September 25, 2015

Having Someone “On Your Side” During Your Divorce

Categories: Divorce

Divorce is difficult and painful; so it can feel very important to have friends, family and an attorney “On Your Side”.  But what does that truly mean?  Sometimes, during a divorce having someone “on your side” might mean the very opposite of what your instincts tell you.

Let’s take this example.   Imagine that you are near the end of the divorce negotiation and your spouse has made what seems like his or her final proposal.  If the case cannot be settled, the judge is going to schedule this matter for trial.

You want to settle, but the settlement seems very unfair to you, particularly since your spouse was the one who had an affair and your spouse is the one who files for divorce. Your instincts and feelings tell you to reject the agreement “out of principle”.

You go to your closest friends and family members and ask them what they think, because they are truly “on your side.”

In my opinion, without even knowing the details of the proposal, I believe there is at least a 90% likelihood that your friends and family will agree that the proposal is unfair.  How could I know that?  Because, over the past 32 years of representing divorce clients, that is what my clients have reported hearing from their friends and family at least 90% of the time.   More importantly, in the majority of the cases, the advice of the trusted friends and family turns out to be against the interests of the client.

How can this be?  How could these trusted friends and family members be so certain to give you bad advice?  I believe it is primarily caused by three conditions.
First, your friends are hearing your skewed version of things.  No matter how objective you try to be, you are nearly certain to describe the settlement in a way that supports your belief of its unfairness.

Second, because they are your dear friends; they have likely become a bit suspicious of (and maybe even angry) at your ex spouse, so that nearly any proposal will seem like far less than you deserve.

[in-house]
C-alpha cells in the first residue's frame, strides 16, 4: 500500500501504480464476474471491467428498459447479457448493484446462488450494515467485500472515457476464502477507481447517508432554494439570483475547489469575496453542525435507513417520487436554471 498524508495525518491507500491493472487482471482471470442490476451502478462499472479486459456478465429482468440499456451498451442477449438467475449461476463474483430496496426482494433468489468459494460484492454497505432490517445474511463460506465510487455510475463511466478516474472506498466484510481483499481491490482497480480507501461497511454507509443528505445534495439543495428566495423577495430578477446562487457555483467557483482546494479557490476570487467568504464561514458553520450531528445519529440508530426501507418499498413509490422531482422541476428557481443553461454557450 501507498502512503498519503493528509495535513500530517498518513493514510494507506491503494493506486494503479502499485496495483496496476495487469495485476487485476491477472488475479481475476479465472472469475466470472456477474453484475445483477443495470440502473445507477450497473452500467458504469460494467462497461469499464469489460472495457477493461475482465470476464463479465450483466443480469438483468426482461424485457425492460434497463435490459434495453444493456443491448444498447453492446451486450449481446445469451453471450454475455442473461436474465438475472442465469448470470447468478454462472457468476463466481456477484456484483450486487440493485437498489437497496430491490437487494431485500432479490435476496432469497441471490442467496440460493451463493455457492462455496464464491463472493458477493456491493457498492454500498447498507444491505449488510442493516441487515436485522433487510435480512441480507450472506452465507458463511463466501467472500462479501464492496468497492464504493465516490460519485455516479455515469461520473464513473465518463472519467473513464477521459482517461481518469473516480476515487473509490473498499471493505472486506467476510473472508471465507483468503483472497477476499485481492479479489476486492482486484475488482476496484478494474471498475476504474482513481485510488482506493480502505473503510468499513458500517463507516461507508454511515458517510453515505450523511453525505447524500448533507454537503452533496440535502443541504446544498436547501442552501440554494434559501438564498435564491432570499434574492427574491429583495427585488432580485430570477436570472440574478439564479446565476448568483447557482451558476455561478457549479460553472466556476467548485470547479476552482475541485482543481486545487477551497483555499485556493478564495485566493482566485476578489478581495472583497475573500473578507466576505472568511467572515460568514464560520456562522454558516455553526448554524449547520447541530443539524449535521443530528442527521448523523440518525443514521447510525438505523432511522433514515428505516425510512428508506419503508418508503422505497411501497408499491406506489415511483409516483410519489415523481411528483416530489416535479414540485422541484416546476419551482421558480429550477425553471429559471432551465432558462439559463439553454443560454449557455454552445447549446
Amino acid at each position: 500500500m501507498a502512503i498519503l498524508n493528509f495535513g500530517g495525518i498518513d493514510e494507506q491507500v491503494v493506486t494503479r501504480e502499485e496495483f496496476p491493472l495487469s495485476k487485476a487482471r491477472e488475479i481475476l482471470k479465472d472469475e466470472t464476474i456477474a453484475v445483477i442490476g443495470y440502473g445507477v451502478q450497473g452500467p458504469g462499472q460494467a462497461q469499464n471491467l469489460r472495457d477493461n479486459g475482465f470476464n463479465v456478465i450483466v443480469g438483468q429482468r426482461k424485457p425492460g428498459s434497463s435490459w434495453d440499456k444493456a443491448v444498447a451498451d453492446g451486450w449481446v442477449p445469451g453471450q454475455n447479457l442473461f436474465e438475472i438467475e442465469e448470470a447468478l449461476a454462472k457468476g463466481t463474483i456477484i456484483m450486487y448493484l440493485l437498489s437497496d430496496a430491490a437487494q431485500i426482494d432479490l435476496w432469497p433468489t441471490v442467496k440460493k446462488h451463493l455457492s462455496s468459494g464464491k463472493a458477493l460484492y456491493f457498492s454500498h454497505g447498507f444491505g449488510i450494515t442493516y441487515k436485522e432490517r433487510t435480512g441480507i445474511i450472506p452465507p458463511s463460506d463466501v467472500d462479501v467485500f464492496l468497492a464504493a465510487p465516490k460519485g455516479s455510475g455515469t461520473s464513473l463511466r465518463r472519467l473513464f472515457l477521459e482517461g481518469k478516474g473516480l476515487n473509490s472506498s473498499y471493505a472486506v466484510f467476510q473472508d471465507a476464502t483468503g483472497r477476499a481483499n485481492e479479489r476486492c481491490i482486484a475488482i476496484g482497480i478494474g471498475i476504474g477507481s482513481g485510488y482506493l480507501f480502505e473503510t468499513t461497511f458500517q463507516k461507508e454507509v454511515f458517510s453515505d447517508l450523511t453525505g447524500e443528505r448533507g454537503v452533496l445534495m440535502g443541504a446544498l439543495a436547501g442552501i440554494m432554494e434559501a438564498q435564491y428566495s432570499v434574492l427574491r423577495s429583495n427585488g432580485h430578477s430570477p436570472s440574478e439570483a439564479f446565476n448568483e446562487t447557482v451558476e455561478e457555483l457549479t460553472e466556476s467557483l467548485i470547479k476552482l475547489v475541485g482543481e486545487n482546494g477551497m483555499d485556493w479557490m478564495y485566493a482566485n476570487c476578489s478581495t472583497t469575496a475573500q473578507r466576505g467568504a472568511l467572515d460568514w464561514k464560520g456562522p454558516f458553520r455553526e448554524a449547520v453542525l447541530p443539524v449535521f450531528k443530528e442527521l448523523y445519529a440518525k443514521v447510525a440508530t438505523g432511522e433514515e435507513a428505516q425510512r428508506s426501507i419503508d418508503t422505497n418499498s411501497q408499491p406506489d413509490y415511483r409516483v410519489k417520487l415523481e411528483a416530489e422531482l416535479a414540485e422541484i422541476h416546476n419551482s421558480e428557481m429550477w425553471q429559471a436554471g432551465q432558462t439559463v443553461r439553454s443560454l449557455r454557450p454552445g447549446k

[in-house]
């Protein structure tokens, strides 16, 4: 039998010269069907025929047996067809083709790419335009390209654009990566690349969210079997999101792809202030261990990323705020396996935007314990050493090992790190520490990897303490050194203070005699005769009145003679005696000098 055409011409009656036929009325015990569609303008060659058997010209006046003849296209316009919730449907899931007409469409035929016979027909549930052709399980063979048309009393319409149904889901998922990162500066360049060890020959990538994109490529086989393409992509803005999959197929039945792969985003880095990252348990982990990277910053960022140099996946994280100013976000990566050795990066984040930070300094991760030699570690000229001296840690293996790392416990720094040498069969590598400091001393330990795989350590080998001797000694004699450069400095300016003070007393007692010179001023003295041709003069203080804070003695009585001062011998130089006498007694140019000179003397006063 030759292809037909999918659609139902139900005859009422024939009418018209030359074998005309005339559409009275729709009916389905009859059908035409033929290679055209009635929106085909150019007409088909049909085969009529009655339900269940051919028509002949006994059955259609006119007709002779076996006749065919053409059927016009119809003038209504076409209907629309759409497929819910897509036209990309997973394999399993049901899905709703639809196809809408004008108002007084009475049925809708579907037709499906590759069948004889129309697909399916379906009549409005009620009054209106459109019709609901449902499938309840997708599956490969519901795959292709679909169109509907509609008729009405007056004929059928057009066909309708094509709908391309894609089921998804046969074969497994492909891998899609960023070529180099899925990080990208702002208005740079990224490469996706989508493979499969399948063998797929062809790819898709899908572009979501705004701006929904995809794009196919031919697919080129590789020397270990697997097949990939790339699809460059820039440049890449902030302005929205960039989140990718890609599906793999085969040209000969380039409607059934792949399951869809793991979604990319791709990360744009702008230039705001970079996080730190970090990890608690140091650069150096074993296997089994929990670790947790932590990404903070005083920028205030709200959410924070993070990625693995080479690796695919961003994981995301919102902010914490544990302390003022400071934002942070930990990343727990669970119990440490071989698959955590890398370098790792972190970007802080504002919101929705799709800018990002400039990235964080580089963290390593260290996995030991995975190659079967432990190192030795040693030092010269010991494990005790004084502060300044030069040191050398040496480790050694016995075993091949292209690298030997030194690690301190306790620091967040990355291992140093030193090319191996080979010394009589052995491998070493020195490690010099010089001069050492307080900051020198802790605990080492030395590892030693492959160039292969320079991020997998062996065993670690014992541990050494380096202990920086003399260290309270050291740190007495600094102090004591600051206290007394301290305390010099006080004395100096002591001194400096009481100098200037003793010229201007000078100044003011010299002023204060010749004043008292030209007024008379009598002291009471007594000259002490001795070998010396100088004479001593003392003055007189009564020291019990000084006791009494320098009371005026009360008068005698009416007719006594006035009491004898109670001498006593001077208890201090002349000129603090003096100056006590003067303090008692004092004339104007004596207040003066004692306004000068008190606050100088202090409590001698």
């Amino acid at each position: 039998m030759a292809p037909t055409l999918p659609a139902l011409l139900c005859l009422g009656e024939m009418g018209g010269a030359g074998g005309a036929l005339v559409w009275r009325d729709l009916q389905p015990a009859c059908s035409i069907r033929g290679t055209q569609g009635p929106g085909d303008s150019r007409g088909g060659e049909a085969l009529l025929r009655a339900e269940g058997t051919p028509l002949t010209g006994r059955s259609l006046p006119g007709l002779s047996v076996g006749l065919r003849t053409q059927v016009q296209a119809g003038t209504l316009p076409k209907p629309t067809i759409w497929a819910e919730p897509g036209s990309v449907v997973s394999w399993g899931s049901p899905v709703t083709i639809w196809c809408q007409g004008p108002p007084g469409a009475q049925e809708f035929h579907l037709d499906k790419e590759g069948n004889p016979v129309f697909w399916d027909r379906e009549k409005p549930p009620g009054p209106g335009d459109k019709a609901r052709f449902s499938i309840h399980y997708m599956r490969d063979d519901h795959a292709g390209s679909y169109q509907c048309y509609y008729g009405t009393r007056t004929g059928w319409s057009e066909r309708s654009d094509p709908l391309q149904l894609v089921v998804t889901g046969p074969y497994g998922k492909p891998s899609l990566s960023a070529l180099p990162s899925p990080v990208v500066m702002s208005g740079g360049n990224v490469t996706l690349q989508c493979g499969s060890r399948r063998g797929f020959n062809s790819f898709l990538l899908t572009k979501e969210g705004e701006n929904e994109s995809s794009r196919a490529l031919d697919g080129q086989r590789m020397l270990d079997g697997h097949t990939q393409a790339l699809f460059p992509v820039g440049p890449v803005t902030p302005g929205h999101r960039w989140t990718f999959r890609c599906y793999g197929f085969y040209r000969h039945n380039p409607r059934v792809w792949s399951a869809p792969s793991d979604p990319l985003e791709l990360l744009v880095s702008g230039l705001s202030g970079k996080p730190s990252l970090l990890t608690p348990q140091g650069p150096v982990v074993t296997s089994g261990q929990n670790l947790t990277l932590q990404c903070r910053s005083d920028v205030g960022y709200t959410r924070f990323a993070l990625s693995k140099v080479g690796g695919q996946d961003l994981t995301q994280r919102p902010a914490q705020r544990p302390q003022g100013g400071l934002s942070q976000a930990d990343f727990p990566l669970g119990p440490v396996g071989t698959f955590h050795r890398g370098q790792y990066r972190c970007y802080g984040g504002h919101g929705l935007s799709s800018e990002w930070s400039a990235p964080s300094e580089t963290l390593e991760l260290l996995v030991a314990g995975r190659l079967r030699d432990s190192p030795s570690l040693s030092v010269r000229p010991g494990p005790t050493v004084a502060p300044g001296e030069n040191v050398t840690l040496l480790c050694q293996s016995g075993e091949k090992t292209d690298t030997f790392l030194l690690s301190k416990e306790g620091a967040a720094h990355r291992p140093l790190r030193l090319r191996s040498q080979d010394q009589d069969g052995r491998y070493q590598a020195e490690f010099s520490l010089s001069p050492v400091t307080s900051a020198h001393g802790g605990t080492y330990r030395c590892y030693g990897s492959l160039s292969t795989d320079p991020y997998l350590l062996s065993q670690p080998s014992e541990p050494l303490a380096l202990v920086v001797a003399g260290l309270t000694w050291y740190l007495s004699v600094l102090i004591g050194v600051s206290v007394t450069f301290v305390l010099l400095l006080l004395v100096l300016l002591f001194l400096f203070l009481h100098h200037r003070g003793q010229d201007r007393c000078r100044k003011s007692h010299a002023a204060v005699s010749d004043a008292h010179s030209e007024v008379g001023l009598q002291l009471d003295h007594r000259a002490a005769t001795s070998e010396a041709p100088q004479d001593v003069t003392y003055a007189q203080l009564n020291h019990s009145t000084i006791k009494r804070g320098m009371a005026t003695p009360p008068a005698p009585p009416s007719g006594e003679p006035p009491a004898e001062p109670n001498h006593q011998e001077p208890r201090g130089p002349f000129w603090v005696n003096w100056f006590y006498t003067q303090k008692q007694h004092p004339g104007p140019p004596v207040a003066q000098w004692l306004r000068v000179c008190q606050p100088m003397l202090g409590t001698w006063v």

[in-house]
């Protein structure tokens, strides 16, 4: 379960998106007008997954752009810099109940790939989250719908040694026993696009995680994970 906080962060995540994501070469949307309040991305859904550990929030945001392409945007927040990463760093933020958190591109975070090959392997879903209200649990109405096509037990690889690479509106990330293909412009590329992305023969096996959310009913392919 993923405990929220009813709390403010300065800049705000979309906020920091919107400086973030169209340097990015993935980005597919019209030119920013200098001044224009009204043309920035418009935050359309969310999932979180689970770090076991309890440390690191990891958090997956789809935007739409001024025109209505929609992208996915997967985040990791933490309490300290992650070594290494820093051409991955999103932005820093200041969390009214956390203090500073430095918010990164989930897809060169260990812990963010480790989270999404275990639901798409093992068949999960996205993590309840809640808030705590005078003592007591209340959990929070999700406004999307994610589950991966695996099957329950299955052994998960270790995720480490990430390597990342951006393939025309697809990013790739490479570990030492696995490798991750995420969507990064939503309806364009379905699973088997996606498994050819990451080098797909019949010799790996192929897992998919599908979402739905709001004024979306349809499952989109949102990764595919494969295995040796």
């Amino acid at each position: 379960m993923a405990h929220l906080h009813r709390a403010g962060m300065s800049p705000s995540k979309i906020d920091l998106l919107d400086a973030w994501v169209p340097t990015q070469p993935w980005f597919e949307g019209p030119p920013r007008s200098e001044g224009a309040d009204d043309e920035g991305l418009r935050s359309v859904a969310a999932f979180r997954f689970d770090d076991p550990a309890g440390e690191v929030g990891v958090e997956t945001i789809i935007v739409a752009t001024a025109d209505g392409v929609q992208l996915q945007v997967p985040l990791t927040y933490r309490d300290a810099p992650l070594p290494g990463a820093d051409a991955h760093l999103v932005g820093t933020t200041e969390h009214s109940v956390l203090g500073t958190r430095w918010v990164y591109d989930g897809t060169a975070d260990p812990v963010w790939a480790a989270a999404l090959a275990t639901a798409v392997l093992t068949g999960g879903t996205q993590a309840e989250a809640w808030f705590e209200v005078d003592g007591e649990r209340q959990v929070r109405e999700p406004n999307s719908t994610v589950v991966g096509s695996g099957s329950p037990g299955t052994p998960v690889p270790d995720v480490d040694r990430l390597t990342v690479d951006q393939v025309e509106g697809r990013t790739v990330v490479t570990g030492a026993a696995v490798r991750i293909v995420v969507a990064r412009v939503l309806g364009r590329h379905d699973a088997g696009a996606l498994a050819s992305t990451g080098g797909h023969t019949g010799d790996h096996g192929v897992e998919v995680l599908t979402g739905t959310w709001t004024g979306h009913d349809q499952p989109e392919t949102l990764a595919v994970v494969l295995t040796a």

Third, they want to remain your friends, and they want to “support” you.  So they tell you that you are right, in a way that “validates” your feelings and helps cement their relationship.
The sad reality is that in many of these instances, the settlement offered might be as good, or even better, than what a court would do, and that accepting the settlement is actually in your best interest.  If that is true, then your friends, in helping talk you out of the proposal; in telling you what you desperately want to hear; instead of what you need to hear, are doing you a great disservice.
During these times, you may turn to your attorney; to get his or her advice about the settlement.  Will they be a “friend” and tell you  how unfair that it all is, or will they be wise counsel, and recommend a settlement, even though it will cost them some money and, perhaps, cause you to like them less?  It depends on whether they are truly “On Your Side”.

To learn more about attorneys who will try to be “on your side” even if it gets them fired, go to www.collaborativelaw.org or www.divorcechoice.com.

Ron OuskyABOUT THE AUTHOR
Ron Ousky
Attorney, Ousky Law Firm

Ron Ousky is a Collaborative Attorney and mediator who has worked with divorcing families for thirty years and focuses on helping his clients find better outcomes through Collaborative Practice, mediation and other creative alternatives. Ron is also the co-author of The Collaborative Way to Divorce, and has trained divorce lawyers throughout North America and in Europe. He is also the co-founder of the Collaborative Alliance, an office sharing suite in Edina, that brings lawyers, mental health professionals and financial experts together to find better solutions for families. To learn more about Ron and his practice, go to www.Ousky.com

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